“Where exactly?” Angus asked, moving to the map.
“George Freeling got petrol at Coonamurra in 2010,” she indicated a small town on the western stretch of the highlighted route. “And two years ago, Lucy Benson bought coffee at Widgerra in the east.”
“So, you think somewhere along that three-hundred-kilometre stretch is a Bermuda Triangle of missing people,” he mused, then reached a decision. “Good work. Follow up with the locals. Focus on violent offenders with incidents up to ten years ago. There might be something in this,” he threw a note of recognition in at the last.
O’Connell hustled out, and Angus called Dunstan in for new orders: every resource that could be mustered in the new target area was to search and not come back until Rose was found.
The silence was deafening. The grave was complete. A shadow fell over Rose and she saw her angel of death, scythe in hand. The rope around her chest loosened and she gulped down nourishing breaths. Her vision cleared and once again the farmer stood before her.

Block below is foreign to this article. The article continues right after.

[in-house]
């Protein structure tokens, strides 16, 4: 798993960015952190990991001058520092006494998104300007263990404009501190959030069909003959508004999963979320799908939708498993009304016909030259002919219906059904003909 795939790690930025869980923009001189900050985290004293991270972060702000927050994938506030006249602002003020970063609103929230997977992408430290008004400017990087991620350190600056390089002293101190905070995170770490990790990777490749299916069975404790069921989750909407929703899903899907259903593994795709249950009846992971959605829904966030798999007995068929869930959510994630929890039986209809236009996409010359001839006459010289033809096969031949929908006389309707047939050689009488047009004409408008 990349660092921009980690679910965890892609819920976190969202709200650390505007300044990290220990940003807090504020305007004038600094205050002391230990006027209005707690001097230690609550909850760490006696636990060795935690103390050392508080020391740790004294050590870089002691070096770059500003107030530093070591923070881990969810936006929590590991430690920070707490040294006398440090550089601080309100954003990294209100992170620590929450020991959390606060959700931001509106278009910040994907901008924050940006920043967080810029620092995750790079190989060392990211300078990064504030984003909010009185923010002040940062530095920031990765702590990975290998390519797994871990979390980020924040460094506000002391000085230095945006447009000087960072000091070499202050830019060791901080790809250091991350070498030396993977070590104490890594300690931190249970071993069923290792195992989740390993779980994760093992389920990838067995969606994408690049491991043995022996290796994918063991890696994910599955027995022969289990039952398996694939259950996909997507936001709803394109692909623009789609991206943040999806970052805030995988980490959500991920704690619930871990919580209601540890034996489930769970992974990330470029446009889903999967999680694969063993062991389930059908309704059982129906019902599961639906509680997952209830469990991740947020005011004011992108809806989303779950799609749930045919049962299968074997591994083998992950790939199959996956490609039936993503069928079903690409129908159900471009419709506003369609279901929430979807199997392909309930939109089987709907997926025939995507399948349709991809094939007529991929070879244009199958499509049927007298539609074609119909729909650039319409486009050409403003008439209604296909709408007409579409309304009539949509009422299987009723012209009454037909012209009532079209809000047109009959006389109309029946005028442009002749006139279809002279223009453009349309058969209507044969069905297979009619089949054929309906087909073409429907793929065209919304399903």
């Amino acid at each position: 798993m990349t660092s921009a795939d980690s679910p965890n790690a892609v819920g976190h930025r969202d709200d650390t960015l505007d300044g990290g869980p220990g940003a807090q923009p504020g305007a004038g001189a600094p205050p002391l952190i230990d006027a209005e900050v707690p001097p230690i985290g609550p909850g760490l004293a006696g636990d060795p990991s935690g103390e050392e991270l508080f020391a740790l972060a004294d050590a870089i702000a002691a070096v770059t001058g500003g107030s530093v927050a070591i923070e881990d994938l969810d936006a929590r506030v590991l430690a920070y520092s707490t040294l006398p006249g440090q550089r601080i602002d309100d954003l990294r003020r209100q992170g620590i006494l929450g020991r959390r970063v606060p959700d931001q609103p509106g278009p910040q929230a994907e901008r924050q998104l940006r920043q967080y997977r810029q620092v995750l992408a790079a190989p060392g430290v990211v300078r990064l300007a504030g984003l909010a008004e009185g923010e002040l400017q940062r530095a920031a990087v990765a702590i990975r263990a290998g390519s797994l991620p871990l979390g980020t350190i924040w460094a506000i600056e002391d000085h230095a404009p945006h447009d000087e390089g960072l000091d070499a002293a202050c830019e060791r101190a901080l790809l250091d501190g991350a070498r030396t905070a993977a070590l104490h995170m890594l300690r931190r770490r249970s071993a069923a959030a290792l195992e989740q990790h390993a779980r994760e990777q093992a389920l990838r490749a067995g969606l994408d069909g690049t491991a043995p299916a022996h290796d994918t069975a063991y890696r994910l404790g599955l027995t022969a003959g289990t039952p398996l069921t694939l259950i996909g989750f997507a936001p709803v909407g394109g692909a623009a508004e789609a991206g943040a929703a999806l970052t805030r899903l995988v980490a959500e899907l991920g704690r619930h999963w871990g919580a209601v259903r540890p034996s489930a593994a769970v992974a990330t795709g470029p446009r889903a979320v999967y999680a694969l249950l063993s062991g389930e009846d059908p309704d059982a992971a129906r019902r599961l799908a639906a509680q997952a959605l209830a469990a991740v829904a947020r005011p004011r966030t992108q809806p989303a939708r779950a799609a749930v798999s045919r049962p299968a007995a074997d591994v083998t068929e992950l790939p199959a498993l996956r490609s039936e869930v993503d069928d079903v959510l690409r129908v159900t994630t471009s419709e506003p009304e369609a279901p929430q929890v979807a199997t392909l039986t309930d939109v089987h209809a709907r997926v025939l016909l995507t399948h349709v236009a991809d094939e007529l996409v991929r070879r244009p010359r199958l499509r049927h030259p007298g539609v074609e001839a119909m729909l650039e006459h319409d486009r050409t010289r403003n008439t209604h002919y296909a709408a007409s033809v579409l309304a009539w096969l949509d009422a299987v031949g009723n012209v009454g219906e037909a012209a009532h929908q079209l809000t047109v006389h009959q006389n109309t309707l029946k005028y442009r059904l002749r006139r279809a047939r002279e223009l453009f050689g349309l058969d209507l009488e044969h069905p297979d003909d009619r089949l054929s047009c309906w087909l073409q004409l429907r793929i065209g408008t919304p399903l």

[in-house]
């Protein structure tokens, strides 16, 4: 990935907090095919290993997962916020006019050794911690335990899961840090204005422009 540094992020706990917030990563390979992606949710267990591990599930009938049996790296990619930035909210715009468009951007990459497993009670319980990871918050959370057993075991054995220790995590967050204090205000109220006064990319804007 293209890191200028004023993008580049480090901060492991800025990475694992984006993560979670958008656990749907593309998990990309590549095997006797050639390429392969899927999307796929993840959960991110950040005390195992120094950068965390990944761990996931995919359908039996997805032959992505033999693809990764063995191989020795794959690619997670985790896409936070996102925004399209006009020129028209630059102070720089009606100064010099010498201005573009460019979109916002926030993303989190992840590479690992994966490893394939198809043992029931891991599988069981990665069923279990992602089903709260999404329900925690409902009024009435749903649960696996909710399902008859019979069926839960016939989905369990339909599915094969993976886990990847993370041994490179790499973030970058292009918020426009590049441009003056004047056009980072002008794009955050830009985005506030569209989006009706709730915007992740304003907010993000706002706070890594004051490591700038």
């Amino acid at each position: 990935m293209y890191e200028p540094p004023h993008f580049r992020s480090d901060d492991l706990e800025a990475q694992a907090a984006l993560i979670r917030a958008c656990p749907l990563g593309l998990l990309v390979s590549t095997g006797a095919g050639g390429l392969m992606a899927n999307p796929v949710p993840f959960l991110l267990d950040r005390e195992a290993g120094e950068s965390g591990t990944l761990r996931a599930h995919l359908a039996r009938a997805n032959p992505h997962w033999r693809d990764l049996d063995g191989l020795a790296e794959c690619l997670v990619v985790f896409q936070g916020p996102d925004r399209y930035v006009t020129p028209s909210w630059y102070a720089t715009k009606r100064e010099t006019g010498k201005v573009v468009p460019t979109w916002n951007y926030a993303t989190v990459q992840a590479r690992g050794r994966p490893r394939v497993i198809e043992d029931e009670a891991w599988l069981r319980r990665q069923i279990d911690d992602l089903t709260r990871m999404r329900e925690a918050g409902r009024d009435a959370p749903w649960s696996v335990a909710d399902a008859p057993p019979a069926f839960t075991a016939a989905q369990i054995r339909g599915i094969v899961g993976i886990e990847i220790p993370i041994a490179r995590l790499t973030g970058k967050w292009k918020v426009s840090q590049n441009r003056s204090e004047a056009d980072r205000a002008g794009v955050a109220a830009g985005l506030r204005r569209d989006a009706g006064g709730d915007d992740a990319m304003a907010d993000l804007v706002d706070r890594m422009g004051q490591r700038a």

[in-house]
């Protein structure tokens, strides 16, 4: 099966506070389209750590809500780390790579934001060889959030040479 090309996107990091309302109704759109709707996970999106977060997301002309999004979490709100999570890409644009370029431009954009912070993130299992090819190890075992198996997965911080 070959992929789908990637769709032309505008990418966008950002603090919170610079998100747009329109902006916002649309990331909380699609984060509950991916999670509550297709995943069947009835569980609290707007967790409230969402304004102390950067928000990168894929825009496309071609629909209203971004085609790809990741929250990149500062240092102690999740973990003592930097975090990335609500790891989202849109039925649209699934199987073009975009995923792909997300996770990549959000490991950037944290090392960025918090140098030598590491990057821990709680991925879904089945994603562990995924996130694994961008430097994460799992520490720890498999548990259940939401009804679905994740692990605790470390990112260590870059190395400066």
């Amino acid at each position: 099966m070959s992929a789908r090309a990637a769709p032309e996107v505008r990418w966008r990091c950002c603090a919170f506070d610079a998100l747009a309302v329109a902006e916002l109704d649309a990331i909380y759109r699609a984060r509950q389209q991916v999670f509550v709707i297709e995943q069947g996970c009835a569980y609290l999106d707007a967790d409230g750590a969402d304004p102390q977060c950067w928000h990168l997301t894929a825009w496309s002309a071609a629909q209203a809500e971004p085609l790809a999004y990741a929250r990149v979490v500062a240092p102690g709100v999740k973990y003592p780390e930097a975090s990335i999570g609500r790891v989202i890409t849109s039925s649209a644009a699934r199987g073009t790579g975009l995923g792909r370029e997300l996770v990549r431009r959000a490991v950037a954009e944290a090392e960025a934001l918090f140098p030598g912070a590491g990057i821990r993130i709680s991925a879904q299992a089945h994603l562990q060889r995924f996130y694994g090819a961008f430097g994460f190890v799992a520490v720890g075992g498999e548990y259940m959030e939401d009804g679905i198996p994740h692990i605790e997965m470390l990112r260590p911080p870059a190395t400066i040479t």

“Please,” she croaked, her throat as dry as the sunburnt country around them.
“You want water?” he asked. She couldn’t fathom this, but she nodded. Anything to stay the executioner’s blade.
He held a bottle of lukewarm water to her parched lips and she swallowed greedily. The fog lifted. She would never see her family again, never tell them she was sorry. The things she had said… were they even looking for her? Or would they just accept that she didn’t want them in her life? Her breath quickened as fear and anger flooded her veins. She was filled with an alien feeling: sheer and bloody-minded violence. No. Her family would see her again.
She realised he was talking to her. “What?”
“I like to hear the last words,” he had his curved blade in his left hand.
Her mind flat-lined in a red surge of anger. Adrenalin surged as her blood-streaked leg kicked up into his groin. She felt the satisfying crunch of collapsing flesh. He crumpled, his ruined knee splaying him onto his front.
Officer Shelley Fraser had covered two thirds of her section of Mosquito Flat Station’s search area. With the unflinching summer sun beating down, she tipped the last of her reserve petrol into the tank, an eye on the woodlot behind her. She heard the shuffle of dry leaves behind her and turned warily, pistol at the ready. Nothing. Leaves rustled. She inched through the tree line. The gums towered around her now. A rasp to her left.
As Shelley swung, the farmer’s curved blade sliced through her throat. Reflex jerked her finger against the gun’s trigger. In a grotesque dance, both farmer and officer fell to the ground and breathed their last.
Metres away Rose lay crushed against a blood-stained gumtree.
The Sergeant hung up the phone and slumped, defeated. Rose Fitzgerald had been located.